The orientations, geometries and lipid interactions of designed transmembrane (TM) peptides have attracted significant experimental and theoretical interest. Because the amino acid proline will introduce a known discontinuity into an alpha-helix, it is important to measure the extent of helix kinking caused by a single proline within an isolated TM helical domain. For this purpose, acetyl-GWWLALALAP10ALALALWWA-ethanolamide was synthesized, and pairs of deuterated alanines were included by using 60-100% deuterated fluorenylmethoxycarbonyl-L-alanine ifmoc-d4-L-Ala) at selected sequence positions. Solid-state deuterium fH) magnetic resonance spectra from oriented, hydrated samples (1140, peptide/lipid; using several lipids) reveal signals from many of the alanine backbone Ca deuterons as well as the alanine side-chain Ca methyl groups, whereas signals from Ca deuterons have not been observed for similar peptides without the proline. It is conceivable that altered peptide dynamics may be responsible for the apparent "unmasking" of the backbone resonances in the presence of the proline. Data analysis based upon the method known as Geometric Analysis of Labeled Alanines ("GALA'') revealed that the peptide helix is significantly distorted due to the presence of the proline. In order to make available valuable additional data points for evaluating the segmental tilt angles of the two halves of the peptide, it may be advisable to substitute selected leucines with d4-alanine. Together the results suggest that the central proline influences not only the geometry but also the dynamics of the membrane-spanning peptide. The results are important for understanding the functional role of proline in several biological families of membrane proteins, including ion channels and others.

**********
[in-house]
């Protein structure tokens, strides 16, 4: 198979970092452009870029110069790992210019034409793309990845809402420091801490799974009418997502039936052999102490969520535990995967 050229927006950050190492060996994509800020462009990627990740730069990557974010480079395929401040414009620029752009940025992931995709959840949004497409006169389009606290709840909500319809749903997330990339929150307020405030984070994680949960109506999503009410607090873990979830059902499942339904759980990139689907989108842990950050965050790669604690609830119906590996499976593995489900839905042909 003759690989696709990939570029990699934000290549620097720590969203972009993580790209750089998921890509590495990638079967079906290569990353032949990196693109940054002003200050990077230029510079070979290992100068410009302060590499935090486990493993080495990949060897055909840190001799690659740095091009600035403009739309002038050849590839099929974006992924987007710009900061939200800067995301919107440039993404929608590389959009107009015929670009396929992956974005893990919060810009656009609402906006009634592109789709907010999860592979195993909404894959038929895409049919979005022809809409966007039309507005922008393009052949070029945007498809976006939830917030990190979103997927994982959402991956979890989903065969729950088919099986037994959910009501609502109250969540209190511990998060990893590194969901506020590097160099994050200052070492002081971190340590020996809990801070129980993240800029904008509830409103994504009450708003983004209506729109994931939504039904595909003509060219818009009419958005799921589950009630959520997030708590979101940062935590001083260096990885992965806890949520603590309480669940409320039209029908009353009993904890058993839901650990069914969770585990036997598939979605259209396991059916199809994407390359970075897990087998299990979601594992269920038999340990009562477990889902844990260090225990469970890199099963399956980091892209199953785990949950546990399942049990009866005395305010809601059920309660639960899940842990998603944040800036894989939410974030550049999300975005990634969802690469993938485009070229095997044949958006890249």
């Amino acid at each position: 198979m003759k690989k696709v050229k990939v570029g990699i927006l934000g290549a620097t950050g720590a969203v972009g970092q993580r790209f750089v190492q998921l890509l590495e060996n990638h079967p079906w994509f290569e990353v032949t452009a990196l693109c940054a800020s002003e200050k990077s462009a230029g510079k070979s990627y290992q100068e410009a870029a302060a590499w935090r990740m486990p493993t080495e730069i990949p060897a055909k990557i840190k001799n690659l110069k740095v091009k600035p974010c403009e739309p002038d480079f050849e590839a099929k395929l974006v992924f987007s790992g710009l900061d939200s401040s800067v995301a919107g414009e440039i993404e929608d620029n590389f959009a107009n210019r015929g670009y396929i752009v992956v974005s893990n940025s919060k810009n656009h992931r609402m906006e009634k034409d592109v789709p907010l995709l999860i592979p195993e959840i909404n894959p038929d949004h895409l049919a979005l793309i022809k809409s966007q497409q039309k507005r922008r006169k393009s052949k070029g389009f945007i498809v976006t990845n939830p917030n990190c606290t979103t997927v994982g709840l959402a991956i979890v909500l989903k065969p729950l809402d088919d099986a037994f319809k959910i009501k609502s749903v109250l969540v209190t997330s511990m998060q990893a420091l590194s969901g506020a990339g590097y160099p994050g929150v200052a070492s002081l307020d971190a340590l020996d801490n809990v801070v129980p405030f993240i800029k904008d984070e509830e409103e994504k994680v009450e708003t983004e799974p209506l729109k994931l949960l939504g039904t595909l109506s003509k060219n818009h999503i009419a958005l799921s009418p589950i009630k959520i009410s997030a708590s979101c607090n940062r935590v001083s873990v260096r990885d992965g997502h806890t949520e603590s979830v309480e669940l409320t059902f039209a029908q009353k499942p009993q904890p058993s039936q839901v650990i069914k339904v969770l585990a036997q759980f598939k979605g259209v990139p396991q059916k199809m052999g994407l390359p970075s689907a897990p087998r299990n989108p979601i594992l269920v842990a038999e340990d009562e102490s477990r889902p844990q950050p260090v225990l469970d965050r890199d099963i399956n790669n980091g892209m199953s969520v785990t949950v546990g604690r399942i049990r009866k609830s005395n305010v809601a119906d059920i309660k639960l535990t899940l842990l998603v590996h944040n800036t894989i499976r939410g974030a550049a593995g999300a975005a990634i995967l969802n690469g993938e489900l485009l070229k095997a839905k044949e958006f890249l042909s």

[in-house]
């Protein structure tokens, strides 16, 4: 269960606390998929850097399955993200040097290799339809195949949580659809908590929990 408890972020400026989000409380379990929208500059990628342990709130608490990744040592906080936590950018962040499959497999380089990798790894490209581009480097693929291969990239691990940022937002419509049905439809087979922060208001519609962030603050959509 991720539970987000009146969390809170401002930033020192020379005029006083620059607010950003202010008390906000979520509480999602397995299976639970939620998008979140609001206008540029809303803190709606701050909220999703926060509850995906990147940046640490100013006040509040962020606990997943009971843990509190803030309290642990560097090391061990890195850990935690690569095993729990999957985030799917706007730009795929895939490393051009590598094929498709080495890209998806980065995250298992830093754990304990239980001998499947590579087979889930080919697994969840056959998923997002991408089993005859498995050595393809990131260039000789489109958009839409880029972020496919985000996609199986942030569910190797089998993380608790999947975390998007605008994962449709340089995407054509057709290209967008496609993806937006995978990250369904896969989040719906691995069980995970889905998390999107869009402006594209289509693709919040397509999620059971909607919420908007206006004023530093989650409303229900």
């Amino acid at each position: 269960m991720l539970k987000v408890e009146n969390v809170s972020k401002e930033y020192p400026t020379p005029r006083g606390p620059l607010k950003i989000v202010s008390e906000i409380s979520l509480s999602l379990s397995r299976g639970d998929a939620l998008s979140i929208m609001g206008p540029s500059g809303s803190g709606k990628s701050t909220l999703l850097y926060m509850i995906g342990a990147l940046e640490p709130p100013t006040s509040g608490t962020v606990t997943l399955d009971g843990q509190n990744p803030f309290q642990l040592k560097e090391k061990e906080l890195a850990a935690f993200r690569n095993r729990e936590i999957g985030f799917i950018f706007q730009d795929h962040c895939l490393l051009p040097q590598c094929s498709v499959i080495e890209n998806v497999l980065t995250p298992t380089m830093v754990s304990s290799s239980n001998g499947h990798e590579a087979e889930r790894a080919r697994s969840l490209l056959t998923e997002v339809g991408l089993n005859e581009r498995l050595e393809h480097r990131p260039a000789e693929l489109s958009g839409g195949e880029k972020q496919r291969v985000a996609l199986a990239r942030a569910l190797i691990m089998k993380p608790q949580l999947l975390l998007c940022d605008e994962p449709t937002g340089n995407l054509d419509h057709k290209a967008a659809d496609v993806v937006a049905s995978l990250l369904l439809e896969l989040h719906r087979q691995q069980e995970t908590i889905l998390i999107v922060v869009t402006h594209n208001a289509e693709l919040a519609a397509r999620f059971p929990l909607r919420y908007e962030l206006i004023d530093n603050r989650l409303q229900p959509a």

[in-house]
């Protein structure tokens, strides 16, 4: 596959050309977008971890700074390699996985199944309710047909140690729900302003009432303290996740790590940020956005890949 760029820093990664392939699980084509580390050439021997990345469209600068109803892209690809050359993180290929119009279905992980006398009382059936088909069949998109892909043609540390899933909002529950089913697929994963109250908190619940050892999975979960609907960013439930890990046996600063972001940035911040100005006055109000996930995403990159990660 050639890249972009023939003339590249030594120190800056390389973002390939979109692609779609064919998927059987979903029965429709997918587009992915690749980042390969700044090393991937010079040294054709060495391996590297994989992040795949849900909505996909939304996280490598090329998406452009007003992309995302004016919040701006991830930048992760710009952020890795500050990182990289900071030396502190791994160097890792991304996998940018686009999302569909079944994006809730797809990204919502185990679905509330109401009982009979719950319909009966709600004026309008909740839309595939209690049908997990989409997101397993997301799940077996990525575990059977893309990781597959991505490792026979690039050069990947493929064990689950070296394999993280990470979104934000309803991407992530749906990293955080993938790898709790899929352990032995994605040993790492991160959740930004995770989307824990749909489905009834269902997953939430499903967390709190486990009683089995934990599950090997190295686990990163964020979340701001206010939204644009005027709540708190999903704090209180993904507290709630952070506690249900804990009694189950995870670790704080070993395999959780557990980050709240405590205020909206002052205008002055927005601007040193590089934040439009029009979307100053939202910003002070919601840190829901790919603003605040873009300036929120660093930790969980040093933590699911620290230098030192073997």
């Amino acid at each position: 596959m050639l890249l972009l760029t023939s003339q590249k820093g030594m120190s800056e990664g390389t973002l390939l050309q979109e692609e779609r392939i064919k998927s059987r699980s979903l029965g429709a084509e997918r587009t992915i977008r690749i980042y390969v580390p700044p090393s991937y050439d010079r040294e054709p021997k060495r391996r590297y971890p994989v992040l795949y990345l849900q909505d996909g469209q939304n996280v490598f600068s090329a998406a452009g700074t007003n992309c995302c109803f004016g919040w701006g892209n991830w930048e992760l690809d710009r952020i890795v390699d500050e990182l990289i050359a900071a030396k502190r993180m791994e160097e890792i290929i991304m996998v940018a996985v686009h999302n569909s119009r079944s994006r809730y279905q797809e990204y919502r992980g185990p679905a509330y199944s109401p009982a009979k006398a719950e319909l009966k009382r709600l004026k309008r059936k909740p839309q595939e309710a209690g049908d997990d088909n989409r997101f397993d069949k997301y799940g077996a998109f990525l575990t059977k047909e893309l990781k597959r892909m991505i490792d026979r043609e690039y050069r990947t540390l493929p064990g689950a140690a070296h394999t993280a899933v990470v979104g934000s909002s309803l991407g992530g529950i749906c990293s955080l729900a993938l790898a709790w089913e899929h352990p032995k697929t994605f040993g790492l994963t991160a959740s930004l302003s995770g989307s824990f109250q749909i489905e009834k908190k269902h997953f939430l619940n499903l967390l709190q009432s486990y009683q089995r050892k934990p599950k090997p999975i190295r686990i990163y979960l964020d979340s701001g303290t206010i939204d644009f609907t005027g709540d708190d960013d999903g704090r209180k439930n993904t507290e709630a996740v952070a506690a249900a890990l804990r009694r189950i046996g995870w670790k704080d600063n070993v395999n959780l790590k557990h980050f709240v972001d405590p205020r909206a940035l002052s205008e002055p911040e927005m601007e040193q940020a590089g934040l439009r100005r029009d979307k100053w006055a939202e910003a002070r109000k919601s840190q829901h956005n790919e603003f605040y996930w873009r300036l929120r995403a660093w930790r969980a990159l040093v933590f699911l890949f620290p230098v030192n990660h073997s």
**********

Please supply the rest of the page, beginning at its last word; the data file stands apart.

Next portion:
Thomas, R. (2009). Influence on Proline Upon the Folding and Geometry of a Model Transmembrane Peptide. Inquiry: The University of Arkansas Undergraduate Research Journal, 10(1). Retrieved from https://scholarworks.uark.edu/inquiry/vol10/iss1/5